“Cracking” and “packing” are two of the fundamental tools of gerrymandering. Packing refers to concentration of the other party's electoral strength so that it wins some districts by lopsided margins, thus leaving its voting strength inefficiently distributed. Cracking refers to dispersal of a party's electoral strength to maximize the number of districts in which it controls a majority. Packing and cracking are basically two sides of the same coin, but, given the potential for complex ripple effects, it may not always be possible to match a district that has been packed with another district (or set of districts) that has been cracked. We would also emphasize that there is no single magic percentage above which constitutes packing, and no single magic percentage below which constitutes cracking. Analyses must be context specific.
There are two ways in which attempts at packing and cracking might be demonstrated. The first and most straightforward involves examination of actual geographic boundaries of individual districts and a review of the districting choices that were made in creating those districts, i.e., a district by district analysis. The second involves use of some proposed statistical measure of overall packing and cracking. In this subsection we limit ourselves to the first of these; we discuss the efficiency gap as a statistical measure of packing and cracking in a later subsection.
Another form of geographic manipulation when redistricting takes place is disparate pairing, where incumbents of the minority party are more likely to be paired with another incumbent of their own party than is true for incumbents of the majority party, or where there are pairings of incumbents of opposite parties that are done in such a way that the incumbent from the minority party is more likely to lose. Because Pennsylvania lost a congressional seat in the 2010 reapportionment, one pairing of incumbents was necessary unless there was a retirement. The Republican legislature and governor chose to pair two Democratic incumbents (and no Republicans) in the 2011 plan.25 Yet another form of geographic manipulation is what one of the present authors has previously labeled kidnapping, where incumbents of the minority party are more likely than incumbents of the majority party to see the set of voters within their districts substantially changed in a way that reduces the minority party incumbent's likelihood of reelection, even though they might not be paired with any other incumbent(s).
The key expert witness for plaintiffs on the plan features identified above was Professor John J. Kennedy. While Professor Kennedy discussed indicators of partisan support in the various “pieces” that made up a given district, to demonstrate either packing or cracking, much of his analysis dealt with the strange shapes of many of the districts in the 2011 plan and/or with the failure of districts to reflect common communities of interest. Illustrative is his discussion of removal of Democratic voting strength from Pennsylvania's 6th Congressional District (CD) to make the district more Republican. As summarized by the trial court (Recommended Findings of Fact and Conclusions of Law, slip op., p. 74):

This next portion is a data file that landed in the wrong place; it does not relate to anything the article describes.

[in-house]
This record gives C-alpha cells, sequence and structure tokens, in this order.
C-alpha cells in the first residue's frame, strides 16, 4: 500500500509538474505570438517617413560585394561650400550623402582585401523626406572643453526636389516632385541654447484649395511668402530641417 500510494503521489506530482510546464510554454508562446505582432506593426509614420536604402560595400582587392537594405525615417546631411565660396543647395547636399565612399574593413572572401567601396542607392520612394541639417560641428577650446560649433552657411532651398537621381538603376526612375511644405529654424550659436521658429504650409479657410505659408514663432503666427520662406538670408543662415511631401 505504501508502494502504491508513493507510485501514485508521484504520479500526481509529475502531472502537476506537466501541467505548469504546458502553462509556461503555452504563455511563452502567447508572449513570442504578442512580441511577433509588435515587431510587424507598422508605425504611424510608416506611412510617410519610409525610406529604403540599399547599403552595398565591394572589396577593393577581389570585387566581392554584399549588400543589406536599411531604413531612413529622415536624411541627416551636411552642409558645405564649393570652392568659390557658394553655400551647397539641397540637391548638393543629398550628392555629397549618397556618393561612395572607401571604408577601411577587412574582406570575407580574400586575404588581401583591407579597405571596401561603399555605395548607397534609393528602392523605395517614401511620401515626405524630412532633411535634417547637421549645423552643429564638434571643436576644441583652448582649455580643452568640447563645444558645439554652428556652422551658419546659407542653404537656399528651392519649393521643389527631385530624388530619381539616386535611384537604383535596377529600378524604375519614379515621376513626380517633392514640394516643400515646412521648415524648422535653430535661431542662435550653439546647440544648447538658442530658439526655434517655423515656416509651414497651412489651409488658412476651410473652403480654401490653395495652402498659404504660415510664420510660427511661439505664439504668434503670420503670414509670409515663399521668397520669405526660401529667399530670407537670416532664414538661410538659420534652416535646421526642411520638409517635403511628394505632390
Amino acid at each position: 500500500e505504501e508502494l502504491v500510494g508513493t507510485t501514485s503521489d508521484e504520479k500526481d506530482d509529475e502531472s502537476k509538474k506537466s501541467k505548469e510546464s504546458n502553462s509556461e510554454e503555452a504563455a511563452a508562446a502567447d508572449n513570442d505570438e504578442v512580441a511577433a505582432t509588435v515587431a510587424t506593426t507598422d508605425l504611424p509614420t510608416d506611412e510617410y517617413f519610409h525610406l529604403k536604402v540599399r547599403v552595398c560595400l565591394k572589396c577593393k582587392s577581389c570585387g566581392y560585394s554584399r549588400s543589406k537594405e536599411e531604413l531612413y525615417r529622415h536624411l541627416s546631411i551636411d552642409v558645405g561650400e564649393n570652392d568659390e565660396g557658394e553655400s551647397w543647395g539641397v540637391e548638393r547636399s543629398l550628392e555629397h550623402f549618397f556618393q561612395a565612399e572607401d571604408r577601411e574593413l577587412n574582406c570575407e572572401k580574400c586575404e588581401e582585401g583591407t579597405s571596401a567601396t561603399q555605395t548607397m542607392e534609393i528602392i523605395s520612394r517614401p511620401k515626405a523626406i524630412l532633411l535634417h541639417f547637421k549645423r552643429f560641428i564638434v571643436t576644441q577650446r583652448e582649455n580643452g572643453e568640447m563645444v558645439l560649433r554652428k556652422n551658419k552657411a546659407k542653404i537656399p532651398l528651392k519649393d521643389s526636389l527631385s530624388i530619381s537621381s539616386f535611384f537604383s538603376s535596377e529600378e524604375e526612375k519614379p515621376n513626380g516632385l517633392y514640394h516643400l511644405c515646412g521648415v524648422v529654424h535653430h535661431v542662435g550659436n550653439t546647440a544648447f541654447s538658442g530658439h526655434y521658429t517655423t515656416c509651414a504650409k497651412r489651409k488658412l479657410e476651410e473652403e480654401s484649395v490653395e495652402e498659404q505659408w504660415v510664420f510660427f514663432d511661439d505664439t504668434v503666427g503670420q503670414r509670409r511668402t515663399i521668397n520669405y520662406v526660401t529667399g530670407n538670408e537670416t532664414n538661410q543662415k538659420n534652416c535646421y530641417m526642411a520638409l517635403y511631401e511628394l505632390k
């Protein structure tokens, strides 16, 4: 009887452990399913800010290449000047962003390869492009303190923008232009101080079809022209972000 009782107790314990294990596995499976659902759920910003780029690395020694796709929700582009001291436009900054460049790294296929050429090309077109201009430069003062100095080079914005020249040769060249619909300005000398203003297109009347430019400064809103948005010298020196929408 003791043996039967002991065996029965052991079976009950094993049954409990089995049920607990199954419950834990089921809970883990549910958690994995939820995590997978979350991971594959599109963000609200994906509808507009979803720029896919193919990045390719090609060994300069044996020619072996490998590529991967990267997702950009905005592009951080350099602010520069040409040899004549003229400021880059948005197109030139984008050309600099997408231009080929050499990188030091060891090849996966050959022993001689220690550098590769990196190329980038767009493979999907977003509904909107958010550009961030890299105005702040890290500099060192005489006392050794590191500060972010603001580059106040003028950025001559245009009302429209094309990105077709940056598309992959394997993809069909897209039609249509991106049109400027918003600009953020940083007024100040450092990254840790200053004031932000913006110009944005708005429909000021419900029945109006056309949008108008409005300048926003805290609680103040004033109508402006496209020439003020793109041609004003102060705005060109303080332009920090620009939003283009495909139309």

Dr. Kennedy explained that the 6th Congressional District, which is likened by some as resembling the State of Florida with a more jagged and elongated panhandle, includes communities in southern Chester County, western Montgomery County, Berks County, and Lebanon County. When asked whether there is anything that unites these communities other than all being located within the 6th Congressional District, Dr. Kennedy opined that they are all separate and distinct communities of interest that have been combined into the 6th Congressional District and not maintained as a whole. Dr. Kennedy also explained that the City of Reading, which is the county seat of Berks County, has been carved out of the 6th Congressional District. Dr. Kennedy opined that this changes the partisan makeup and performance of the 6th Congressional District considerably because the City of Reading is a very Democratic city.
Relatedly, Professor Kennedy pointed out that the City of Reading and another Democratic area, the City of Coatesville, were placed in with heavily Republican areas in the 16th CD (based in Amish country), with a “net political effect of diluting Democratic precincts and Democratic performance in Reading and Coatesville” (Recommended Findings of Fact and Conclusions of Law, slip op., p. 75).
Perhaps the most compelling of Professor Kennedy's dissections of district boundaries was his discussion of CD7. The trial court (Recommended Findings of Fact and Conclusions of Law, slip op., p. 74) summarized this discussion as follows:
[T]he 7th Congressional District, which is commonly referred to as the “Goofy Kicking Donald Duck” district, has become famous as one of the most gerrymandered districts in the country. Dr. Kennedy described the 7th Congressional District as essentially 2 districts (an eastern district and a western district) that are held together at 2 locations: (l) a tract of land that is roughly the length of 2 football fields and contains a medical facility; and (2) a Creed's Seafood & Steaks in King of Prussia. Dr. Kennedy also indicated that the 7th Congressional District contains 26 split municipalities.